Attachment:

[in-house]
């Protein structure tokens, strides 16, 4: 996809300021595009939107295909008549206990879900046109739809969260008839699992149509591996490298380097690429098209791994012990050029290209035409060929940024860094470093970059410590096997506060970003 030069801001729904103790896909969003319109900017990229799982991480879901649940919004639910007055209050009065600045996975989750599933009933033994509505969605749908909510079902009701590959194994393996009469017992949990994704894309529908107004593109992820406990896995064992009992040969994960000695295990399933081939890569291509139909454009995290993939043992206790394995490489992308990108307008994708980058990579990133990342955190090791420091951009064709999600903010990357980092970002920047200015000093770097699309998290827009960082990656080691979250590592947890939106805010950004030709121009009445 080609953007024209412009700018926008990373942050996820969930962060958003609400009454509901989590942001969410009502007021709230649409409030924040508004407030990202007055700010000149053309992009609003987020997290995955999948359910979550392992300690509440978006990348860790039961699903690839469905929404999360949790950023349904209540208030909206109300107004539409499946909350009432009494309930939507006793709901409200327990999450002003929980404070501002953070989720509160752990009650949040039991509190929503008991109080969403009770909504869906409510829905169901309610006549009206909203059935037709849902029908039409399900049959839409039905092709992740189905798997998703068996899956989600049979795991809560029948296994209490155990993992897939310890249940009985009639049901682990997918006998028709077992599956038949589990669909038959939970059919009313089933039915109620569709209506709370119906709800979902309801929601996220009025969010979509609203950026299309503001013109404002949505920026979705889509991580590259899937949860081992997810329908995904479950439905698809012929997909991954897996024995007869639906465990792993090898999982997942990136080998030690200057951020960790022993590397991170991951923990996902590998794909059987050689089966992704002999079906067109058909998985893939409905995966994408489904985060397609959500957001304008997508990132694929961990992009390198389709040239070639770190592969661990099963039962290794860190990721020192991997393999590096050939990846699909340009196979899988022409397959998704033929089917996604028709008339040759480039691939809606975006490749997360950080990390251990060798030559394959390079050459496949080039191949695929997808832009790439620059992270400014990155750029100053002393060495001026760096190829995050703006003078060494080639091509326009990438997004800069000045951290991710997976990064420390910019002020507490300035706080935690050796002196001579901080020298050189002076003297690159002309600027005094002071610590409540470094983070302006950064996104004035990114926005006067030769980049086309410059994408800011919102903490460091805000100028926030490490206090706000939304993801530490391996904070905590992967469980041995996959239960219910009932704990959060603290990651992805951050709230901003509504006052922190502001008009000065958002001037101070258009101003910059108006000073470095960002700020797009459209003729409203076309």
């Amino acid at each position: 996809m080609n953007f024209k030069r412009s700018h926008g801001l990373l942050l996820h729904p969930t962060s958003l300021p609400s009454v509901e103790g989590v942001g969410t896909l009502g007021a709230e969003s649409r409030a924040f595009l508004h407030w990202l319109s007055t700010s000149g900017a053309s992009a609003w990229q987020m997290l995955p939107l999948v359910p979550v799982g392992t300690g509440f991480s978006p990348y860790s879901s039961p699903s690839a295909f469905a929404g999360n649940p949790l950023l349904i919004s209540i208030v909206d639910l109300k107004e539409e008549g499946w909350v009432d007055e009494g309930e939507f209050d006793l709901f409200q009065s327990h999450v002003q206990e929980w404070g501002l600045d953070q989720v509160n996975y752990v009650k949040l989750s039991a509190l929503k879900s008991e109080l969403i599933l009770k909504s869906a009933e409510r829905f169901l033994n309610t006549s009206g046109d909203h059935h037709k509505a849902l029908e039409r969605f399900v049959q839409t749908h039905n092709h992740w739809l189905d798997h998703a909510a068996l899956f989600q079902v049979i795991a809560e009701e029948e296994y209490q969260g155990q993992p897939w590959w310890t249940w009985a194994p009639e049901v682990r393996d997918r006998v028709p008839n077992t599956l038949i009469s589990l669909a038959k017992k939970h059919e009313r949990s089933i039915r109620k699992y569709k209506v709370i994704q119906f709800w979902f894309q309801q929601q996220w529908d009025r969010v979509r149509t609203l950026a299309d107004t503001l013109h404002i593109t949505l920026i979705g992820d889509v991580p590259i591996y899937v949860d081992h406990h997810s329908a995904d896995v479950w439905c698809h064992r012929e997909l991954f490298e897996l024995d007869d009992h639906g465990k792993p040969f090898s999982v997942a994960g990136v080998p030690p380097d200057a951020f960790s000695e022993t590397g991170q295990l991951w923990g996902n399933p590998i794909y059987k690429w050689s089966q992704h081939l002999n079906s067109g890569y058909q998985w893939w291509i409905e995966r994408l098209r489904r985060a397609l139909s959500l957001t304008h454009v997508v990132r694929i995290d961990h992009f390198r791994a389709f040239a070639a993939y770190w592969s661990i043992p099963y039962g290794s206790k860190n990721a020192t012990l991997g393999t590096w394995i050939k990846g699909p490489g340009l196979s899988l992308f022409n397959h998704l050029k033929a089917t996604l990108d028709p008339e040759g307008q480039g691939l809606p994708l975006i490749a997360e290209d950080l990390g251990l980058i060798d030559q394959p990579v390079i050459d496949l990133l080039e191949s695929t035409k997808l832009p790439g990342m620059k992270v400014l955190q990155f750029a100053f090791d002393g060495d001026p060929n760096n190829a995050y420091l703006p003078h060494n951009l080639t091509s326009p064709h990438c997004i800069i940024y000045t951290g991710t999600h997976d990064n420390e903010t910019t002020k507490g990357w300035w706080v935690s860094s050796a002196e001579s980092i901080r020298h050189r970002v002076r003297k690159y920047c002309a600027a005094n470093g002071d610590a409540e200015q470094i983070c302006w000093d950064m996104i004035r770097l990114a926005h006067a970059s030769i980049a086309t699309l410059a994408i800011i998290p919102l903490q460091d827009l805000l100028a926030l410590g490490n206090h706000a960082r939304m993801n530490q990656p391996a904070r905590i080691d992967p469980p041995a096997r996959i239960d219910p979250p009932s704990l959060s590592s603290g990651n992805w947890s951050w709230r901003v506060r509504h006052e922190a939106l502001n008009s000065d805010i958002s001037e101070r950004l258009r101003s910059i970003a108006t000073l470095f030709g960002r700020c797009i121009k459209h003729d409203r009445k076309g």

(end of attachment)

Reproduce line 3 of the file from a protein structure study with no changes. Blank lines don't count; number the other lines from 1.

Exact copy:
């Amino acid at each position: 996809m080609n953007f024209k030069r412009s700018h926008g801001l990373l942050l996820h729904p969930t962060s958003l300021p609400s009454v509901e103790g989590v942001g969410t896909l009502g007021a709230e969003s649409r409030a924040f595009l508004h407030w990202l319109s007055t700010s000149g900017a053309s992009a609003w990229q987020m997290l995955p939107l999948v359910p979550v799982g392992t300690g509440f991480s978006p990348y860790s879901s039961p699903s690839a295909f469905a929404g999360n649940p949790l950023l349904i919004s209540i208030v909206d639910l109300k107004e539409e008549g499946w909350v009432d007055e009494g309930e939507f209050d006793l709901f409200q009065s327990h999450v002003q206990e929980w404070g501002l600045d953070q989720v509160n996975y752990v009650k949040l989750s039991a509190l929503k879900s008991e109080l969403i599933l009770k909504s869906a009933e409510r829905f169901l033994n309610t006549s009206g046109d909203h059935h037709k509505a849902l029908e039409r969605f399900v049959q839409t749908h039905n092709h992740w739809l189905d798997h998703a909510a068996l899956f989600q079902v049979i795991a809560e009701e029948e296994y209490q969260g155990q993992p897939w590959w310890t249940w009985a194994p009639e049901v682990r393996d997918r006998v028709p008839n077992t599956l038949i009469s589990l669909a038959k017992k939970h059919e009313r949990s089933i039915r109620k699992y569709k209506v709370i994704q119906f709800w979902f894309q309801q929601q996220w529908d009025r969010v979509r149509t609203l950026a299309d107004t503001l013109h404002i593109t949505l920026i979705g992820d889509v991580p590259i591996y899937v949860d081992h406990h997810s329908a995904d896995v479950w439905c698809h064992r012929e997909l991954f490298e897996l024995d007869d009992h639906g465990k792993p040969f090898s999982v997942a994960g990136v080998p030690p380097d200057a951020f960790s000695e022993t590397g991170q295990l991951w923990g996902n399933p590998i794909y059987k690429w050689s089966q992704h081939l002999n079906s067109g890569y058909q998985w893939w291509i409905e995966r994408l098209r489904r985060a397609l139909s959500l957001t304008h454009v997508v990132r694929i995290d961990h992009f390198r791994a389709f040239a070639a993939y770190w592969s661990i043992p099963y039962g290794s206790k860190n990721a020192t012990l991997g393999t590096w394995i050939k990846g699909p490489g340009l196979s899988l992308f022409n397959h998704l050029k033929a089917t996604l990108d028709p008339e040759g307008q480039g691939l809606p994708l975006i490749a997360e290209d950080l990390g251990l980058i060798d030559q394959p990579v390079i050459d496949l990133l080039e191949s695929t035409k997808l832009p790439g990342m620059k992270v400014l955190q990155f750029a100053f090791d002393g060495d001026p060929n760096n190829a995050y420091l703006p003078h060494n951009l080639t091509s326009p064709h990438c997004i800069i940024y000045t951290g991710t999600h997976d990064n420390e903010t910019t002020k507490g990357w300035w706080v935690s860094s050796a002196e001579s980092i901080r020298h050189r970002v002076r003297k690159y920047c002309a600027a005094n470093g002071d610590a409540e200015q470094i983070c302006w000093d950064m996104i004035r770097l990114a926005h006067a970059s030769i980049a086309t699309l410059a994408i800011i998290p919102l903490q460091d827009l805000l100028a926030l410590g490490n206090h706000a960082r939304m993801n530490q990656p391996a904070r905590i080691d992967p469980p041995a096997r996959i239960d219910p979250p009932s704990l959060s590592s603290g990651n992805w947890s951050w709230r901003v506060r509504h006052e922190a939106l502001n008009s000065d805010i958002s001037e101070r950004l258009r101003s910059i970003a108006t000073l470095f030709g960002r700020c797009i121009k459209h003729d409203r009445k076309g």